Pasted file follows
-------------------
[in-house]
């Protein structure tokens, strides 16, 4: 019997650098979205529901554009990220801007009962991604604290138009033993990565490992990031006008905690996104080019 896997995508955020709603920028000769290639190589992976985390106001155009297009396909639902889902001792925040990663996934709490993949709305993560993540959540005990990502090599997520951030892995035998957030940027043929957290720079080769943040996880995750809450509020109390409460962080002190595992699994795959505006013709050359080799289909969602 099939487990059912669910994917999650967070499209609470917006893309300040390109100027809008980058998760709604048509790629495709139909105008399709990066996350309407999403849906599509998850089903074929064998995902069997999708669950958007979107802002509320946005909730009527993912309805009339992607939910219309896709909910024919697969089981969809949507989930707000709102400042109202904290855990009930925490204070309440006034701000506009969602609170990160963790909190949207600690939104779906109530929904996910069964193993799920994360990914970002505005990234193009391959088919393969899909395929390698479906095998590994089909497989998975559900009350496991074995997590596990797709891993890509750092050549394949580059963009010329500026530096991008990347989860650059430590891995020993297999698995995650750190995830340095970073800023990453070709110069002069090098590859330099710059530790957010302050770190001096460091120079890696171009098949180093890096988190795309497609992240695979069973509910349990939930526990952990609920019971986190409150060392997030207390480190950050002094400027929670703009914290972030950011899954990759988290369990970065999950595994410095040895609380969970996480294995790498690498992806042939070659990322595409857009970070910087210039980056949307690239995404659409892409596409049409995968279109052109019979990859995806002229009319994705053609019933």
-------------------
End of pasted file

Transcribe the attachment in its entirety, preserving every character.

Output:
[in-house]
């Protein structure tokens, strides 16, 4: 019997650098979205529901554009990220801007009962991604604290138009033993990565490992990031006008905690996104080019 896997995508955020709603920028000769290639190589992976985390106001155009297009396909639902889902001792925040990663996934709490993949709305993560993540959540005990990502090599997520951030892995035998957030940027043929957290720079080769943040996880995750809450509020109390409460962080002190595992699994795959505006013709050359080799289909969602 099939487990059912669910994917999650967070499209609470917006893309300040390109100027809008980058998760709604048509790629495709139909105008399709990066996350309407999403849906599509998850089903074929064998995902069997999708669950958007979107802002509320946005909730009527993912309805009339992607939910219309896709909910024919697969089981969809949507989930707000709102400042109202904290855990009930925490204070309440006034701000506009969602609170990160963790909190949207600690939104779906109530929904996910069964193993799920994360990914970002505005990234193009391959088919393969899909395929390698479906095998590994089909497989998975559900009350496991074995997590596990797709891993890509750092050549394949580059963009010329500026530096991008990347989860650059430590891995020993297999698995995650750190995830340095970073800023990453070709110069002069090098590859330099710059530790957010302050770190001096460091120079890696171009098949180093890096988190795309497609992240695979069973509910349990939930526990952990609920019971986190409150060392997030207390480190950050002094400027929670703009914290972030950011899954990759988290369990970065999950595994410095040895609380969970996480294995790498690498992806042939070659990322595409857009970070910087210039980056949307690239995404659409892409596409049409995968279109052109019979990859995806002229009319994705053609019933």